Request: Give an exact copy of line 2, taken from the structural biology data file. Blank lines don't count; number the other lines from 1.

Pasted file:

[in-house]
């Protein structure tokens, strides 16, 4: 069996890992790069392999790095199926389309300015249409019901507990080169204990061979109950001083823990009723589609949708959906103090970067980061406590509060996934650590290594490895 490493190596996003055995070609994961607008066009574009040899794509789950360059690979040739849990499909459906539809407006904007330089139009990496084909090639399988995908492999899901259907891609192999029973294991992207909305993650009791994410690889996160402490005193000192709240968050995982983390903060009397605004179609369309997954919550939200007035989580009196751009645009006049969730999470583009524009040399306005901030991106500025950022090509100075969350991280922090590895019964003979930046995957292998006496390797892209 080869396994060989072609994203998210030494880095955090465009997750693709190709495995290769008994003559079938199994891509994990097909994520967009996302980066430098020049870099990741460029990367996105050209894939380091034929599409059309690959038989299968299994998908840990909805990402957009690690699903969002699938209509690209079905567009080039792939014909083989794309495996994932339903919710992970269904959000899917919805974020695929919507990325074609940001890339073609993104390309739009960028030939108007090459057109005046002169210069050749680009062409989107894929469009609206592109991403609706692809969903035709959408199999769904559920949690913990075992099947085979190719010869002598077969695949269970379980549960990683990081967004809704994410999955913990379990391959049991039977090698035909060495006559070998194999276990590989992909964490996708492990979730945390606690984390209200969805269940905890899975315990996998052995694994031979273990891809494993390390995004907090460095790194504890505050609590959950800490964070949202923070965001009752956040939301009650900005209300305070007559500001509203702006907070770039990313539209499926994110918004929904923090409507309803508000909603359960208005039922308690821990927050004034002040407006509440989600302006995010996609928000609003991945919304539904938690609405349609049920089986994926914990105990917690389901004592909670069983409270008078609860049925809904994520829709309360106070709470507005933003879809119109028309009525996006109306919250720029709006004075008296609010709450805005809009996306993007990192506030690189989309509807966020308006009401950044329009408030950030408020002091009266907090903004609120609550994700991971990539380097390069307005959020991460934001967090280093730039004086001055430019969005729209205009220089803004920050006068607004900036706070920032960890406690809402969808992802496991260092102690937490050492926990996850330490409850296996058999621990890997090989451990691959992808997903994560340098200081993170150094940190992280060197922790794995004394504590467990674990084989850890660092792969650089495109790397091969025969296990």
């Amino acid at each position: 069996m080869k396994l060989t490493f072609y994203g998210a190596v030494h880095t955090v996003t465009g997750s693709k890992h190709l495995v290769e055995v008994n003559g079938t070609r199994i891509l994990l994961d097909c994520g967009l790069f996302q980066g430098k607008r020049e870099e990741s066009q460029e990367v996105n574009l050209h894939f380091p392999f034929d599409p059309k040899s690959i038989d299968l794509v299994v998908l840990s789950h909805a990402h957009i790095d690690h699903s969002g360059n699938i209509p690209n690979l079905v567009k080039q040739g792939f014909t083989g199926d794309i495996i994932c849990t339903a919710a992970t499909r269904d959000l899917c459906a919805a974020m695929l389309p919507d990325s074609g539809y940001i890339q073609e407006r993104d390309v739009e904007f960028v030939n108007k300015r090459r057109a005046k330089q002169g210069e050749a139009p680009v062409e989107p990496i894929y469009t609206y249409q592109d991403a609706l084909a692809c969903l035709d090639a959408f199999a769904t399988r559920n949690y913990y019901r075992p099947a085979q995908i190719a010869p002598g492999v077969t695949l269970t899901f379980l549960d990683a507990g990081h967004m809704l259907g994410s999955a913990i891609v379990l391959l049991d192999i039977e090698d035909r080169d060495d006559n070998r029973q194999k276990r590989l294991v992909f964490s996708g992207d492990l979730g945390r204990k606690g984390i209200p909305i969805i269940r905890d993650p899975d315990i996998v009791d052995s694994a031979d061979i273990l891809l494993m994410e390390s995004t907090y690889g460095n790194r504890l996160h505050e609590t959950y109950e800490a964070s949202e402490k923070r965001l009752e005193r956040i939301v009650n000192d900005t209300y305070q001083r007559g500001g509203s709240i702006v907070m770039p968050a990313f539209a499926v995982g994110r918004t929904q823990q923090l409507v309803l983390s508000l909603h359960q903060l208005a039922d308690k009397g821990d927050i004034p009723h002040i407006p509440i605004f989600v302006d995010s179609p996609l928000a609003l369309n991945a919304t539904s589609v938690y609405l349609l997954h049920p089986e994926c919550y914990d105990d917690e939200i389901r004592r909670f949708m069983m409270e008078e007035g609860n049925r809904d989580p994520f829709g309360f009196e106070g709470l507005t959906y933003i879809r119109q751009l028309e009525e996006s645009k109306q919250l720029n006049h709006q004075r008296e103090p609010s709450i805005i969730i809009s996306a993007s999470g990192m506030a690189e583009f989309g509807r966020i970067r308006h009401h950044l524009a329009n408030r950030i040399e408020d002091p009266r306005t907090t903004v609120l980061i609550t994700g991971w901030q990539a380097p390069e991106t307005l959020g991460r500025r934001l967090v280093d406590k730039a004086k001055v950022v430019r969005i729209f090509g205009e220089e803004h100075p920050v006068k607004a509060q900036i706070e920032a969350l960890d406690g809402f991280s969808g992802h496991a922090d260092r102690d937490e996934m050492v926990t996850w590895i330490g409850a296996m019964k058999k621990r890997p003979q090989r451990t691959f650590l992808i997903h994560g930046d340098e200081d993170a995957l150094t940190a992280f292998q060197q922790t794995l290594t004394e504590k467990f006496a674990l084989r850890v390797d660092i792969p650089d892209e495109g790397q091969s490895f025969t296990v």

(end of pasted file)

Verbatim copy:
């Protein structure tokens, strides 16, 4: 069996890992790069392999790095199926389309300015249409019901507990080169204990061979109950001083823990009723589609949708959906103090970067980061406590509060996934650590290594490895 490493190596996003055995070609994961607008066009574009040899794509789950360059690979040739849990499909459906539809407006904007330089139009990496084909090639399988995908492999899901259907891609192999029973294991992207909305993650009791994410690889996160402490005193000192709240968050995982983390903060009397605004179609369309997954919550939200007035989580009196751009645009006049969730999470583009524009040399306005901030991106500025950022090509100075969350991280922090590895019964003979930046995957292998006496390797892209 080869396994060989072609994203998210030494880095955090465009997750693709190709495995290769008994003559079938199994891509994990097909994520967009996302980066430098020049870099990741460029990367996105050209894939380091034929599409059309690959038989299968299994998908840990909805990402957009690690699903969002699938209509690209079905567009080039792939014909083989794309495996994932339903919710992970269904959000899917919805974020695929919507990325074609940001890339073609993104390309739009960028030939108007090459057109005046002169210069050749680009062409989107894929469009609206592109991403609706692809969903035709959408199999769904559920949690913990075992099947085979190719010869002598077969695949269970379980549960990683990081967004809704994410999955913990379990391959049991039977090698035909060495006559070998194999276990590989992909964490996708492990979730945390606690984390209200969805269940905890899975315990996998052995694994031979273990891809494993390390995004907090460095790194504890505050609590959950800490964070949202923070965001009752956040939301009650900005209300305070007559500001509203702006907070770039990313539209499926994110918004929904923090409507309803508000909603359960208005039922308690821990927050004034002040407006509440989600302006995010996609928000609003991945919304539904938690609405349609049920089986994926914990105990917690389901004592909670069983409270008078609860049925809904994520829709309360106070709470507005933003879809119109028309009525996006109306919250720029709006004075008296609010709450805005809009996306993007990192506030690189989309509807966020308006009401950044329009408030950030408020002091009266907090903004609120609550994700991971990539380097390069307005959020991460934001967090280093730039004086001055430019969005729209205009220089803004920050006068607004900036706070920032960890406690809402969808992802496991260092102690937490050492926990996850330490409850296996058999621990890997090989451990691959992808997903994560340098200081993170150094940190992280060197922790794995004394504590467990674990084989850890660092792969650089495109790397091969025969296990």